LIFE + LEISURE
Welcome to Campbell!
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Ranked the #2 best suburb to live in on the West Coast by Sunset Magazine, Campbell offers a lifestyle unlike many others. The vibrant downtown with many dining and shopping options, plus the soon to be revamped Pruneyard Center make living in Campbell a real treat. Enjoy weekly farmer’s markets with fresh, local organic produce every Sunday in the heart of Downtown, summer concert series on Thursdays, and various holiday festivals throughout the year. Other events in Campbell include a Spring and Fall wine walk, First Fridays and Second Saturdays with art and street entertainment, Boogie on the Avenue, and Oktoberfest. Take a drive through the town and you’ll quickly realize why so many people in the Bay Area are choosing Campbell as their new home.
A little Campbell history ….
In 1851, five years after arriving in California, Benjamin Campbell purchased 160 acres of former Mission grazing land. He then traveled back east to Missouri to marry his sweetheart, Mary Louise Rucker. In 1852, Benjamin Campbell led a wagon train back to Campbell, California. The Campbells, like many others, soon built a farmhouse and began growing wheat. The tree-lined driveway to the Campbell ranch house is now Campbell Avenue.
In the 1870s, as fruit orchards sprung up throughout the valley, the Campbells and other ranchers granted the South Pacific Coast Railroad a right of way through their land to help transport crops to outside markets. In 1886, with the building of a small depot called “Campbell Station,” the town became a hub of activity. In 1888, Ben and Mary Campbell started to subdivide their land, eventually becoming downtown Campbell.
The completion of the transcontinental railroad in 1869 allowed Santa Clara Valley farmers to open up the agricultural market to consumers back East. Fruit orchards and small family farms became a way of life in the valley. Campbell became known as the “Orchard City.” Its economy and population began to develop around the thriving food-growing industry.
As early as 1887 many local orchardists began to pool their crops to sell to packers in the Santa Clara Valley. By banding together in cooperatives, farmers found they could weather the ups and downs of a fickle economy. In 1892, the Campbell Fruit Growers Union formed. Grower-owned companies and cooperatives became the industry standard. By 1917, Campbell’s two main cooperatives, the Campbell Fruit Growers Union and the Campbell Farmers Union Packing Company were absorbed into the statewide California Prune and Apricot Growers Union (which was widely known as Sunsweet).
Vast improvements in commercial canning methods occurred during the 1890s. The town was becoming renowned for its fruit products and some of the finest canneries in California. By 1900, the advent of new canning machinery was making mass production a reality. While family–run orchards still surrounded the town, canneries and drying yards provided work for hundreds of people, creating an economy that helped the tiny town grow and develop.
In 1952, the City of Campbell finally voted for incorporation. Today, Campbell proudly retains its small town identity. The valley orchards have given way to highways, homes, and high tech industries. Through all of these changes the people of this valley – their energy, creativity, and industry – continue to make Campbell a part of the “Valley of Heart’s Delight.”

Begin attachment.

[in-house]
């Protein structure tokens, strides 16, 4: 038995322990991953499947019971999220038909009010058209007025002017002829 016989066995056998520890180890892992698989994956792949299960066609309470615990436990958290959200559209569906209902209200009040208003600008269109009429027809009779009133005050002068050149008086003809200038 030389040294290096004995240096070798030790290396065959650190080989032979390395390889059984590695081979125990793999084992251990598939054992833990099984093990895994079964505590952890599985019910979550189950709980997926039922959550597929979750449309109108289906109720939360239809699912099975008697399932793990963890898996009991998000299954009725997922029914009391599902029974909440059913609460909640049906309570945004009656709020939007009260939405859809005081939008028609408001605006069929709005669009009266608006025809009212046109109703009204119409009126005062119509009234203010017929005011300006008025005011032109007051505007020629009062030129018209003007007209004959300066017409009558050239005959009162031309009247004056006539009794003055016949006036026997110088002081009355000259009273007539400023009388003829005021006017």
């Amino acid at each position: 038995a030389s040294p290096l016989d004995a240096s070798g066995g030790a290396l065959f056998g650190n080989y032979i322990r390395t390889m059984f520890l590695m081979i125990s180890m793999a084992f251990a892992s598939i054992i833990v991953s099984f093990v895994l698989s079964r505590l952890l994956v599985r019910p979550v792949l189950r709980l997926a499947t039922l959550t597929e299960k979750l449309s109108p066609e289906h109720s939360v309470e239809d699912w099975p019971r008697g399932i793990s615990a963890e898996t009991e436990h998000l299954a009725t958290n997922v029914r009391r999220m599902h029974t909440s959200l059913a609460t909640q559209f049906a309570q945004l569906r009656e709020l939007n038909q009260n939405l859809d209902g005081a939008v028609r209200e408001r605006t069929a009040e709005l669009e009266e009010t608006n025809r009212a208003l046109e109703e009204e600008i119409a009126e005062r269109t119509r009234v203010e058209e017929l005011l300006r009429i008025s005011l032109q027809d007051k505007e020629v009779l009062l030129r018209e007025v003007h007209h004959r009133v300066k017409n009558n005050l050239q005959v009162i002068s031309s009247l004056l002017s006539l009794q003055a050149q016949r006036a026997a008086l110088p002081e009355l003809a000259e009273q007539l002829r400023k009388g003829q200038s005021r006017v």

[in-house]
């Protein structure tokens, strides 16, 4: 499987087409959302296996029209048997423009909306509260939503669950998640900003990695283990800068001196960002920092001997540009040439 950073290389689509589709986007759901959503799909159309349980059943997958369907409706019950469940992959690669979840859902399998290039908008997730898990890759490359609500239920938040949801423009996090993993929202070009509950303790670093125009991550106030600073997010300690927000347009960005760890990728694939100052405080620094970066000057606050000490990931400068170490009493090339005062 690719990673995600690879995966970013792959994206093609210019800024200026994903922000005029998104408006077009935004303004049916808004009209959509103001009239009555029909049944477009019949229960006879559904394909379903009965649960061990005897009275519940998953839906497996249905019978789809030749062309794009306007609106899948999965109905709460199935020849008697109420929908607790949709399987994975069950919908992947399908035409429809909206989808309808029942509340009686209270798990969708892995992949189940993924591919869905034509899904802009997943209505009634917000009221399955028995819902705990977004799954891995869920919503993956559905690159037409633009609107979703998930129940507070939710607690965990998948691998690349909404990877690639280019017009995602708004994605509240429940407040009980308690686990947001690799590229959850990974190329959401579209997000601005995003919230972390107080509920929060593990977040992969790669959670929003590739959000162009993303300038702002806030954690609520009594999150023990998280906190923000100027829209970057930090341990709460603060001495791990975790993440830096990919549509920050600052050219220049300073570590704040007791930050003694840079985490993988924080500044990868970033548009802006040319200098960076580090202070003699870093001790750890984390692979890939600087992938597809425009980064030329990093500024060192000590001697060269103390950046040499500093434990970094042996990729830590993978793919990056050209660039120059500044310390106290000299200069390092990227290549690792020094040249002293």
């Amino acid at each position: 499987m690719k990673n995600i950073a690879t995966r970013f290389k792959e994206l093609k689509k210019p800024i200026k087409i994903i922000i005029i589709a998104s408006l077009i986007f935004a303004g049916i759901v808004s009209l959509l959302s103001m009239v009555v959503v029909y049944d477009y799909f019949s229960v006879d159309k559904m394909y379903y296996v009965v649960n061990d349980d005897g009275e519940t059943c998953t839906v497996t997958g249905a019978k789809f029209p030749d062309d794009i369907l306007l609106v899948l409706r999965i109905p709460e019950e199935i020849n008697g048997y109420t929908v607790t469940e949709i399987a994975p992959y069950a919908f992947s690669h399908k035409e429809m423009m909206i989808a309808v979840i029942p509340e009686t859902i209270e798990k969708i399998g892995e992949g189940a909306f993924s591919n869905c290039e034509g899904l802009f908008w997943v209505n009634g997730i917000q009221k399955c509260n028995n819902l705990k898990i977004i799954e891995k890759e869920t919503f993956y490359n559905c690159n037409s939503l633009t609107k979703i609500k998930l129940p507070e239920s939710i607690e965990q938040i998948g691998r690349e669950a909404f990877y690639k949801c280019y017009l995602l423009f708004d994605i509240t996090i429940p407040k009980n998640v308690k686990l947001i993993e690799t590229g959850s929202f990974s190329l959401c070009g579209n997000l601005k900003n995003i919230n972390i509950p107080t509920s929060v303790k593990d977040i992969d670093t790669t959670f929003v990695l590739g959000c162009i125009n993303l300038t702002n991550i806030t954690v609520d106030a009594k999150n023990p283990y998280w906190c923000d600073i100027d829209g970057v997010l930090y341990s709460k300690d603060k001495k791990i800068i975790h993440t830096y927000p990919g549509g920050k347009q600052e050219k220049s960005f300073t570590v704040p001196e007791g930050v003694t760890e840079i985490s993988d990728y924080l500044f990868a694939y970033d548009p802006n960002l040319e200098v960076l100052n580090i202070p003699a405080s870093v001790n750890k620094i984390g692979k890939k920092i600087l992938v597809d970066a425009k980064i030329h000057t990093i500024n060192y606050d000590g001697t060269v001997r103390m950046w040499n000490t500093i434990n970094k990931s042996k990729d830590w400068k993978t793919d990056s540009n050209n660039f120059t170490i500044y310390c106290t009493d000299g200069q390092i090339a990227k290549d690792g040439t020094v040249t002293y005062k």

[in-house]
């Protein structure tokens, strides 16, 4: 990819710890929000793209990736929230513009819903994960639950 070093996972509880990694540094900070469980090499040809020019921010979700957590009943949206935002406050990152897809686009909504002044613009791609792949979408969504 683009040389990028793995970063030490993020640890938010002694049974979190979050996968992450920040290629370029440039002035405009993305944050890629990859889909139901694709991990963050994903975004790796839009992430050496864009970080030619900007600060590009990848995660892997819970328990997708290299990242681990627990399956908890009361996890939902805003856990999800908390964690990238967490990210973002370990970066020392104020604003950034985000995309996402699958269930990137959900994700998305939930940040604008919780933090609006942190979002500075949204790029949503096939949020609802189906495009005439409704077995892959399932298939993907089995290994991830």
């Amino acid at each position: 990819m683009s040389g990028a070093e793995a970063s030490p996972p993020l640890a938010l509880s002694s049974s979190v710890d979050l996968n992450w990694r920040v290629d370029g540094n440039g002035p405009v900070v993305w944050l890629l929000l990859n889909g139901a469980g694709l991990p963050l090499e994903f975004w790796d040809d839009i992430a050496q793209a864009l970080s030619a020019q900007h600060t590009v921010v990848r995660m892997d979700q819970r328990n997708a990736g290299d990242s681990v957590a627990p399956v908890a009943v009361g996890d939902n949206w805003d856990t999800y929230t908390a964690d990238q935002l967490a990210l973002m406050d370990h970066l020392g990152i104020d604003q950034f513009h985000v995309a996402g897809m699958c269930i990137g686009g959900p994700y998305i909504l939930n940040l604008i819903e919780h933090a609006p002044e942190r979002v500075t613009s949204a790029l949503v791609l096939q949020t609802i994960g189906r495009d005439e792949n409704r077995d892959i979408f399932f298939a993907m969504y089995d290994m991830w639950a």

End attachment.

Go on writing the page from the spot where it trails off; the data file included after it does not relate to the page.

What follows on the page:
In the early 1990s, the Ainsley House a unique English Tudor-style house built in 1925, was moved from its original site at the corner of Hamilton and Bascom Avenues (the current site of eBay’s headquarters) to the downtown quad and furnished with many of the Ainsley family's original furnishings. It has become the centerpiece for the Ainsley House and Campbell Historical Museum, which houses additional exhibits in the nearby old firehouse. The Ainsley House was built in the style of English country cottages for John Colpitts Ainsley, a canning pioneer in Santa Clara County, which was at the time known for its vast spreads of fruit orchards.
The Campbell Community Center is located on the northwest corner of Winchester and Campbell Avenues, in the building that used to be Campbell High School, the original school in the Campbell Union High School District. The Redwood Tree, which stands at the corner of Winchester Boulevard and Campbell Avenue was originally planted there on May 11, 1903 by then President, Teddy Roosevelt. The city acquired the property on August 1, 1985, five years after the school shut down. The Heritage Theater, formerly the high school's auditorium, was reopened after renovations in 2004 as an entertainment and event venue. The Community Center holds classes, and portions are available to be rented for various events.
The Campbell Water Tower is a highly visible remnant of Campbell's "small town" past and located on the site of the original city water company and pumping plant near downtown.
For the better part of a century, the water tower has stood as the symbol of Campbell, with its logo adorning city street signs and community fliers. Its historical significance to the city today can be traced back more than a 100 years, when the Orchard City really lived up to its nickname.
These days, the Campbell water tower serves simply as a beacon of the community that houses it. As the bustling downtown district eventually develops with mixed-use and multi-story buildings, the Campbell water tower will continue to stand tall as the constant link to the city’s agricultural past.
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